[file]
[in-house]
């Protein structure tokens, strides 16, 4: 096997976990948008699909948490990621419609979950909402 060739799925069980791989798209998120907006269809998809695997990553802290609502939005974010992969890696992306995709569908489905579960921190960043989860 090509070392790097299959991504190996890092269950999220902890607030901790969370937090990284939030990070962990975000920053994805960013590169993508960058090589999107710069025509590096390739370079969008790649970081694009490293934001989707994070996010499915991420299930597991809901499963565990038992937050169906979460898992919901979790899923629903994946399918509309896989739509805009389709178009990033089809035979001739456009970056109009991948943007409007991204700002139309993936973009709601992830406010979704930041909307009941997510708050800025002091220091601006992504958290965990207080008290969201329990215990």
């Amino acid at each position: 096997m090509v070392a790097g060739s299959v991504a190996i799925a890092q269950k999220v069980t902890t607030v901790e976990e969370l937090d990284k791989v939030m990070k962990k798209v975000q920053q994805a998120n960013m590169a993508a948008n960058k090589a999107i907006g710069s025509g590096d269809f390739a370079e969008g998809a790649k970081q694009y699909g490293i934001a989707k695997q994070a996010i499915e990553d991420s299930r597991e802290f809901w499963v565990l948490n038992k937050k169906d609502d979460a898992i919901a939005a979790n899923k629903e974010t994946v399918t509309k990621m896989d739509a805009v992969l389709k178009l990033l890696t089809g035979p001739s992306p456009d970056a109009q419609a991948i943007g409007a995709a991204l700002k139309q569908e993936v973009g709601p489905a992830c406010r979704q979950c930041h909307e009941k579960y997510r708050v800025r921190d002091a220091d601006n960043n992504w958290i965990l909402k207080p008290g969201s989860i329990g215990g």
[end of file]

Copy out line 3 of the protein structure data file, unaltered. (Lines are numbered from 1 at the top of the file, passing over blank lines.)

């Amino acid at each position: 096997m090509v070392a790097g060739s299959v991504a190996i799925a890092q269950k999220v069980t902890t607030v901790e976990e969370l937090d990284k791989v939030m990070k962990k798209v975000q920053q994805a998120n960013m590169a993508a948008n960058k090589a999107i907006g710069s025509g590096d269809f390739a370079e969008g998809a790649k970081q694009y699909g490293i934001a989707k695997q994070a996010i499915e990553d991420s299930r597991e802290f809901w499963v565990l948490n038992k937050k169906d609502d979460a898992i919901a939005a979790n899923k629903e974010t994946v399918t509309k990621m896989d739509a805009v992969l389709k178009l990033l890696t089809g035979p001739s992306p456009d970056a109009q419609a991948i943007g409007a995709a991204l700002k139309q569908e993936v973009g709601p489905a992830c406010r979704q979950c930041h909307e009941k579960y997510r708050v800025r921190d002091a220091d601006n960043n992504w958290i965990l909402k207080p008290g969201s989860i329990g215990g």